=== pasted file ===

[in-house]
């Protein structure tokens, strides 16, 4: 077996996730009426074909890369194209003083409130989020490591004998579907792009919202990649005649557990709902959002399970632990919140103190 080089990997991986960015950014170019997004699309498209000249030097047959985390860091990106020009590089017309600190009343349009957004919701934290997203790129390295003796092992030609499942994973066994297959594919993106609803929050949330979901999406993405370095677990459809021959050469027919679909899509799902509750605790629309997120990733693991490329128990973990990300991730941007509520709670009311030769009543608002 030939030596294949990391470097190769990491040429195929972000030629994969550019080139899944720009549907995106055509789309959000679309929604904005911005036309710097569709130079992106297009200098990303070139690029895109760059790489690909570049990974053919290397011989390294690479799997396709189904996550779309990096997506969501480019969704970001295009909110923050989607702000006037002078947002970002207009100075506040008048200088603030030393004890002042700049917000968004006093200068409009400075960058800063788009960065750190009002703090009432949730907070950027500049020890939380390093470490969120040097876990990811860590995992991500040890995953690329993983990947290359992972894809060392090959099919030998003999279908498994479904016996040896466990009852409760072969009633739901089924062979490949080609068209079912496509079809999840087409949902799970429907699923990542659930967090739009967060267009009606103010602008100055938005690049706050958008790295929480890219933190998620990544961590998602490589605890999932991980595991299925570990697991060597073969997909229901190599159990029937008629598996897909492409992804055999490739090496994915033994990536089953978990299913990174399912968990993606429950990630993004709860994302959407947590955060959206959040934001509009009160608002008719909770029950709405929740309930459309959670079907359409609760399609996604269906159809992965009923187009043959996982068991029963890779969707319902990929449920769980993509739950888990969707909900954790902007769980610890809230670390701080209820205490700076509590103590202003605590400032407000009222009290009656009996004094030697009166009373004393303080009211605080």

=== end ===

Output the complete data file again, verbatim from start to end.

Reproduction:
[in-house]
């Protein structure tokens, strides 16, 4: 077996996730009426074909890369194209003083409130989020490591004998579907792009919202990649005649557990709902959002399970632990919140103190 080089990997991986960015950014170019997004699309498209000249030097047959985390860091990106020009590089017309600190009343349009957004919701934290997203790129390295003796092992030609499942994973066994297959594919993106609803929050949330979901999406993405370095677990459809021959050469027919679909899509799902509750605790629309997120990733693991490329128990973990990300991730941007509520709670009311030769009543608002 030939030596294949990391470097190769990491040429195929972000030629994969550019080139899944720009549907995106055509789309959000679309929604904005911005036309710097569709130079992106297009200098990303070139690029895109760059790489690909570049990974053919290397011989390294690479799997396709189904996550779309990096997506969501480019969704970001295009909110923050989607702000006037002078947002970002207009100075506040008048200088603030030393004890002042700049917000968004006093200068409009400075960058800063788009960065750190009002703090009432949730907070950027500049020890939380390093470490969120040097876990990811860590995992991500040890995953690329993983990947290359992972894809060392090959099919030998003999279908498994479904016996040896466990009852409760072969009633739901089924062979490949080609068209079912496509079809999840087409949902799970429907699923990542659930967090739009967060267009009606103010602008100055938005690049706050958008790295929480890219933190998620990544961590998602490589605890999932991980595991299925570990697991060597073969997909229901190599159990029937008629598996897909492409992804055999490739090496994915033994990536089953978990299913990174399912968990993606429950990630993004709860994302959407947590955060959206959040934001509009009160608002008719909770029950709405929740309930459309959670079907359409609760399609996604269906159809992965009923187009043959996982068991029963890779969707319902990929449920769980993509739950888990969707909900954790902007769980610890809230670390701080209820205490700076509590103590202003605590400032407000009222009290009656009996004094030697009166009373004393303080009211605080």